Marriage is not on trial. Only the validity of homosexual love is on trial.
in the history of the Supreme Court has there been such anticipated cases: the
pile up of hundreds of amicus briefs, the media attention, the sermons, the
commentaries have fueled a national "marriage fever". Outside the
Court, public visitors have been waiting an astounding six days (an Obamacare public
waited for a mere three days in comparison). For the first time, the Court has
agreed to expedite broadcasting the oral arguments - they will be available
will be analytical commentaries going on for the rest of the week, to be
what, really, is on trial? Is it marriage? Is it same-sex marriage? Is it
is it love?
Love Got To Do With It?"
tradition. It marks everything as the best, the most sacrosanct. The problem
with citing something like traditional marriage as ALWAYS being, as Archbishop
Cordileone put it, a "total community of love," however, is to
forfeit thousands of years of history altogether in favor of the modern view of
marriage. Even in the Bible, there is only duty in marriage, not love and
certainly not requited love: women's feelings were never featured. Of course,
you have the love of Jacob for Rachel, but that relationship also involved her
sister, Leah, and two handmaidens to procreate the twelve tribes of Israel. And
as for history's great love affairs, well, Anthony and Cleopatra never got
married. So for the first millennia of history's marriages, the most popular
wedding song might be "What's Love Got To Do With It?"
reason for most of history's marriages was twofold: the security of property
and the legitimacy of offspring to inherit such property. Illegitimate children
were written off, even sold into slavery. Few were raised in the status of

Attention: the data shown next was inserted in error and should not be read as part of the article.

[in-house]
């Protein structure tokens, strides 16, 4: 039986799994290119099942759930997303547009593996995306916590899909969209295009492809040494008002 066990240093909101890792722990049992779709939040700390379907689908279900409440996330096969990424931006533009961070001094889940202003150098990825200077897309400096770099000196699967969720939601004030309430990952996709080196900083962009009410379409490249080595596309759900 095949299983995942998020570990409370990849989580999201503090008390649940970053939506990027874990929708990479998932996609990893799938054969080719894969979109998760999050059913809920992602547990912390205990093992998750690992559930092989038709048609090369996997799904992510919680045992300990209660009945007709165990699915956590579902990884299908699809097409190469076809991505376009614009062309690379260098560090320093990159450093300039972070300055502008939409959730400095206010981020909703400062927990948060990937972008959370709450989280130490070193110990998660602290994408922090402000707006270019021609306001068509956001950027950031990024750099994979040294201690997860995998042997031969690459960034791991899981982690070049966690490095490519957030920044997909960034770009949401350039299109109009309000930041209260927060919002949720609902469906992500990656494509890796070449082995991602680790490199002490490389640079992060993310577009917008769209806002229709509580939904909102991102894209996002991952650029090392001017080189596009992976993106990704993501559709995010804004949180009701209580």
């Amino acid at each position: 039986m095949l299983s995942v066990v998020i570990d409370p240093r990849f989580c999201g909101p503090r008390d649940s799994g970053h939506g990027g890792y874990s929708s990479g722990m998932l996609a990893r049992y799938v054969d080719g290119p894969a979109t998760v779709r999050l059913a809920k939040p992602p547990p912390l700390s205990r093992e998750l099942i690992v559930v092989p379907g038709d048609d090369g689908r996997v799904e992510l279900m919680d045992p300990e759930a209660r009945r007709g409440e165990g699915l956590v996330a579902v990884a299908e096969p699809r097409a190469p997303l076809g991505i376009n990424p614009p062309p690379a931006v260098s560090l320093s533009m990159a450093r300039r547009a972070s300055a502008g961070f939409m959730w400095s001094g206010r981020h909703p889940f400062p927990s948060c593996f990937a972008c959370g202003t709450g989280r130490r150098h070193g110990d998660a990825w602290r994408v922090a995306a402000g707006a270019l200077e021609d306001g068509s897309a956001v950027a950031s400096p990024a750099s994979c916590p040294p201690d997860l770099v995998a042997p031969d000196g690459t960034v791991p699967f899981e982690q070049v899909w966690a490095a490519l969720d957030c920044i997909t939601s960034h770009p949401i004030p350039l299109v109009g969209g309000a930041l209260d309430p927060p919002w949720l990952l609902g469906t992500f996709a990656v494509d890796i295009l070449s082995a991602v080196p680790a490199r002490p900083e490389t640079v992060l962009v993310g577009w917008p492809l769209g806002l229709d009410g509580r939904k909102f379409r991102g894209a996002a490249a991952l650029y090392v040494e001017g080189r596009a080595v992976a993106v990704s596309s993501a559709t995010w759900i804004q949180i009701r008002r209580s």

legitimate children. The concept of good parenting was contained in how much a
man left his heirs - primarily male heirs. Female inheritance is also a
relatively new concept.
Our bodies have meaning. The conjugal union of a man and a woman
is not a factory to produce babies; marriage seeks to create a total community
of love, a "one flesh" union of mind, heart and body that includes a
willingness to care for any children their bodily union makes together. Archbishop
Cordineone , Archbishop of San Francisco.
Archbishop Cordileone's attempt to define marriage is an epic FAIL when one looks at how man has defined marriage by his actions: "a total community of love" including "a willingness to care for any children" is closer to Leave It To Beaver than Jacob and Rachel.
Once a Religious Right wag quipped "The' love that dare not speak its name' has become the' love that won't shut up.'" The in-your-face strategies of the country's gay communities have caused a fierce push-back from its "social conservatives." Right-wing media emanating from organizations like The Family Research Council and The American Family Association have portrayed gays as "disordered", "Nazis", and "pedophiles" spreading AIDS and dying in diapers. Their rhetoric has been toned down slightly for the national media, but they still demonize by clinging to Biblical stances, considering homosexuality to be "unnatural," "chosen" (therefore mutable) and "immoral." The only mitigating rhetoric they offer: "we don't hate homosexuals, we just don't like their destructive behavior." But insisting that someone could love someone without expressing it in a physical manner is, to a degree, to negate that love, or make it less valuable. This they know, but insist that heterosexual love is superior because it intends to beget children.
They don't seem to know human nature very well. Morality, you see, gets in the way.
So the two contests are not about marriage, but rather about whether homosexual love has value equal to that of heterosexual love. The Religious Right has lobbied the Court (with media and amicus briefs) with the reasoning that it isn't because it is immoral and therefore damaging to society.